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Dworan v. Miloszewski

New Jersey Superior Court, Law Division

Decided: January 7, 1952.


On garnishment proceedings.

Sheehan, J.c.c.


[17 NJSuper Page 271]

This proceeding had its origin in the County Court through the docketing of a judgment on January 30, 1951, previously entered in the Camden County District Court, on which this supplementary action of the judgment creditor seeks an order of garnishment against the West Jersey Title & Guaranty Company on funds held by it allegedly belonging to the judgment debtor. Notice of this application was served upon the title company and Edwin G. Segal, Esq., as well as upon the judgment debtor. Thereafter an additional creditor, Albert H. Voigt, Inc., was given leave to intervene and arguments and memoranda were heard and submitted on behalf of these interested parties as well as counsel for the Camden Electric Fixture Company who appears in support of the claim made by Edwin G. Segal.

The relevant facts are undisputed and may be summarized from the several affidavits as follows: The Camden Electric Fixture Company recovered a judgment against Stanley J. Miloszewski in this court on August 30, 1950, and executed upon a dwelling owned by him and his wife Stella L. Miloszewski at 142 Richey Avenue, Collingswood. Though the property was encumbered by a mortgage then in default and under threat of foreclosure, the Camden Electric Fixture Company advertised the property for sale by the sheriff under its judgment. Representations were then made to the executing creditor on behalf of his wife, Stella L. Miloszewski, that a sale of the property could be negotiated which would satisfy it and protect her equity. At the same time Edwin G. Segal, Esq., attorney for the husband, requested an adjournment of the sheriff's sale in order that he might also seek a purchaser. This request was granted upon payment by Mr. Segal of the sum of $500 on account of the judgment and the sale was postponed from week to week for three weeks. At the end of that time, since no arrangement for the purchase of the property had been made either by the husband or the wife, the sheriff's sale was held and the Camden Electric Fixture Company obtained a deed conveying to it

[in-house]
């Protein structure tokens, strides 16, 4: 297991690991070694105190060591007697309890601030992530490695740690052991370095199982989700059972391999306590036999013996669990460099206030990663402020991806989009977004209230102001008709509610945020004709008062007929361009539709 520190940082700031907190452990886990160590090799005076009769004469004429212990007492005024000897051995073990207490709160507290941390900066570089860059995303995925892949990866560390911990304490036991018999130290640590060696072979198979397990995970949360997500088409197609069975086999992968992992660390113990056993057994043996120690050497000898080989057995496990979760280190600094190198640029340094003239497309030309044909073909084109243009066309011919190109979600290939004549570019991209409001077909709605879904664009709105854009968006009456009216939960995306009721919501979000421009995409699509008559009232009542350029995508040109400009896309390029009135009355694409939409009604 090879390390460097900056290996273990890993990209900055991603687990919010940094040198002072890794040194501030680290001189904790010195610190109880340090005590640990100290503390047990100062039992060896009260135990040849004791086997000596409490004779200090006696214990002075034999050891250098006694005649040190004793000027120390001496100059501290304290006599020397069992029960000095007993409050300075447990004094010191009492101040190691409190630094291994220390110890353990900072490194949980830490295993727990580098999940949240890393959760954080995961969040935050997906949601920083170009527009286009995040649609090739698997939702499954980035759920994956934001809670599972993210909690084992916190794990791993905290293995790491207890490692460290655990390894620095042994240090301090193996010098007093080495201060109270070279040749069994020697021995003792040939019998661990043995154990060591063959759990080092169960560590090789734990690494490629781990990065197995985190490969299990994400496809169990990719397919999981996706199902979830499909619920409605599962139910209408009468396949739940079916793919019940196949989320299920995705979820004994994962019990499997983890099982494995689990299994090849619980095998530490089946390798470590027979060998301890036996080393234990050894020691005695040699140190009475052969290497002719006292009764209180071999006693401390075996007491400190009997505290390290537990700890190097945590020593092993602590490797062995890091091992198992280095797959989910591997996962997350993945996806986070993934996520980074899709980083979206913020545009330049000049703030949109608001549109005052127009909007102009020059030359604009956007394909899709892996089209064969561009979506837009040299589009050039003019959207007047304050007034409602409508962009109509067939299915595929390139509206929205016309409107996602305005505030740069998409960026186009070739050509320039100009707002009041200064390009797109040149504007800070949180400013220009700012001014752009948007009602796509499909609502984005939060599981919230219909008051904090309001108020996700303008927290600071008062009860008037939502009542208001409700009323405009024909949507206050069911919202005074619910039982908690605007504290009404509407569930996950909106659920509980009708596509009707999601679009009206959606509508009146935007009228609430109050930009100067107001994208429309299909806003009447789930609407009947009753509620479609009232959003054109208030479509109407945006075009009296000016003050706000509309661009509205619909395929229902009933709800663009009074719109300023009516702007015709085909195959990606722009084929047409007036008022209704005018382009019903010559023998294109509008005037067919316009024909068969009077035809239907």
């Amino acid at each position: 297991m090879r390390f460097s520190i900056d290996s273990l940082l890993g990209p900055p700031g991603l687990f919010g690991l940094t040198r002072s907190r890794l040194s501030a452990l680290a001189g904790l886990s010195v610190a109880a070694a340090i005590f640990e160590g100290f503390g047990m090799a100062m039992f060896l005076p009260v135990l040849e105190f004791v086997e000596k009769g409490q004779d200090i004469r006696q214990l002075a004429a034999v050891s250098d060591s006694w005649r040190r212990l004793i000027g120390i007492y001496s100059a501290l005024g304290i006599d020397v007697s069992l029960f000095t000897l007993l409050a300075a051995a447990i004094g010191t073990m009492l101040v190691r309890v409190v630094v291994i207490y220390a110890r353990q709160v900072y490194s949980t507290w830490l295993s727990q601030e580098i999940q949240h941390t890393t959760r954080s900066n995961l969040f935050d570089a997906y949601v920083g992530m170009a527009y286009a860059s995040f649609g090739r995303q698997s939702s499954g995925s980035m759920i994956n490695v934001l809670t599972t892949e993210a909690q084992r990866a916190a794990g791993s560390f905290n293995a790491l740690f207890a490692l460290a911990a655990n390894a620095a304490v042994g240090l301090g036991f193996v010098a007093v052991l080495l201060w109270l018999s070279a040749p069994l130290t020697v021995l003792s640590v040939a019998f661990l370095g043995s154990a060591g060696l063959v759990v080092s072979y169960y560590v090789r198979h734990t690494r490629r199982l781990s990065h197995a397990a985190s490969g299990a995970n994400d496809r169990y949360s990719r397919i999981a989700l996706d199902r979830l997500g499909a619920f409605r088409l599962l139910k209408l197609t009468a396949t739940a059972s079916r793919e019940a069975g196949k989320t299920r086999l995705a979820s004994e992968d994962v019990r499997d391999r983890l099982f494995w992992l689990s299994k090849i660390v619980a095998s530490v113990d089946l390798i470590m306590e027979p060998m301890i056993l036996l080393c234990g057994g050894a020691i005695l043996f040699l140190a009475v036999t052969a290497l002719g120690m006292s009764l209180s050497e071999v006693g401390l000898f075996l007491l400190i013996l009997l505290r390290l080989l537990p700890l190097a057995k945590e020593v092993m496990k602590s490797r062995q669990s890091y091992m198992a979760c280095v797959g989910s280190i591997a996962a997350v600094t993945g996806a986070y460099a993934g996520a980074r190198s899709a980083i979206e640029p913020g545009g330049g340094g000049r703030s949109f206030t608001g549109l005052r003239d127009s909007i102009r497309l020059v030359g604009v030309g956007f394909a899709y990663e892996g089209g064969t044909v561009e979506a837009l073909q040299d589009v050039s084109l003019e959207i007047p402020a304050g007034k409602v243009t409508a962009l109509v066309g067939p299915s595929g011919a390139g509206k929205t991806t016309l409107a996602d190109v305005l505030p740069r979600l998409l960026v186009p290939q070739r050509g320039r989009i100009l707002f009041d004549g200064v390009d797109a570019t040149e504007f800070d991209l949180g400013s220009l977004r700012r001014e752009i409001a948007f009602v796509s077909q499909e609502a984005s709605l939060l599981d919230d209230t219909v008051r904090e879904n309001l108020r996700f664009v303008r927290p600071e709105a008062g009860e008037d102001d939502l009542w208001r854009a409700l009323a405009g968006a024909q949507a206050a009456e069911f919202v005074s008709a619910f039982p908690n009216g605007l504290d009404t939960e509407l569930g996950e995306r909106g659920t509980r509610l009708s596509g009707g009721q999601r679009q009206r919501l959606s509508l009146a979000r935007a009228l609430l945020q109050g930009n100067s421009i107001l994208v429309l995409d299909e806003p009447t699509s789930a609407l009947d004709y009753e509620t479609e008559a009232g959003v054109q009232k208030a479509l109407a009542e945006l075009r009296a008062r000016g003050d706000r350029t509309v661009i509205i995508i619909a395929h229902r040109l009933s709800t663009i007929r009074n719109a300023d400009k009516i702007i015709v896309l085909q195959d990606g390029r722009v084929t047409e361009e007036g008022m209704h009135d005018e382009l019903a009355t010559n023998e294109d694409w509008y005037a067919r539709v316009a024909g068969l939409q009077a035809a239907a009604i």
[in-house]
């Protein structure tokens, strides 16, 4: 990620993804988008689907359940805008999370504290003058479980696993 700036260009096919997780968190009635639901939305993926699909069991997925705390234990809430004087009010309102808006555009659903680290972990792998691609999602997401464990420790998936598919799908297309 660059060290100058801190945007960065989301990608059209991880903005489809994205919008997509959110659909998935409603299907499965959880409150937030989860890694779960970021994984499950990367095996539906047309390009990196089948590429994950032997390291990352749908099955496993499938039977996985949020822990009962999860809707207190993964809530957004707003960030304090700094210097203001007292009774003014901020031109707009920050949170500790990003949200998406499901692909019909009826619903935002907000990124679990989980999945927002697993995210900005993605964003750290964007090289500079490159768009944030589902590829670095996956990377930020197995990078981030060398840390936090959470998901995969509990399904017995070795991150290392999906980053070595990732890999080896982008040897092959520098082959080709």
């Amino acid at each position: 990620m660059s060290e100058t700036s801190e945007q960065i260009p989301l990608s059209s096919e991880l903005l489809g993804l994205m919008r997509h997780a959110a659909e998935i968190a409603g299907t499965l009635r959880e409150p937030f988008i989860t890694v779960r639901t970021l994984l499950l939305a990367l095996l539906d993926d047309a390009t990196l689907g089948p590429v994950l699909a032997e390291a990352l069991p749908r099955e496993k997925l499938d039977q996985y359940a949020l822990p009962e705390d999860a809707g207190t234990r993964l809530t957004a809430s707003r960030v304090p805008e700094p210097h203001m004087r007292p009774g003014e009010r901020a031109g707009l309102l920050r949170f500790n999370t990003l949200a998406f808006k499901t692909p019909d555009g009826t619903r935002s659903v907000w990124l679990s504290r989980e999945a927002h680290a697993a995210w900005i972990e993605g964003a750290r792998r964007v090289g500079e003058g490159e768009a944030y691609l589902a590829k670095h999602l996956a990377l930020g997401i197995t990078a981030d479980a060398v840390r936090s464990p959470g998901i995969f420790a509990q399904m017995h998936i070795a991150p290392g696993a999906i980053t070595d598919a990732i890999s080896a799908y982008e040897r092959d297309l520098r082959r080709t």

[17 NJSuper Page 272]

all the right, title and interest of the judgment debtor Stanley J. Miloszewski in the property.

Thereafter a purchaser was obtained by the wife's attorney and an agreement of sale was executed by her and the Camden Electric Fixture Company as sellers and George R. Jung as buyer with a provision declaring that:

"After deduction of above the net shall be divided in half, the first half of which, clear of any other charges whatsoever shall be paid to Stella L. Miloszewski, and the remaining half shall be paid to Camden Electric Fixture Company."

Settlement under this agreement was held at the offices of the West Jersey Title & Guaranty Company but before that Stella L. Miloszewski had herself executed a deed to the property conveying her interest therein to the Camden Electric Fixture Company. Also prior to the settlement the Camden Electric Fixture Company had agreed with Mr. Segal that any moneys up to the amount of $750 which remained after the distribution provided for in the agreement of sale were to be paid to him. This amounted to the sum of $654.45 which was earmarked on the settlement sheet to "Stanley J. Miloszewski and Edwin G. Segal, Atty." It is this fund which each of the claimants contends is due to it or him.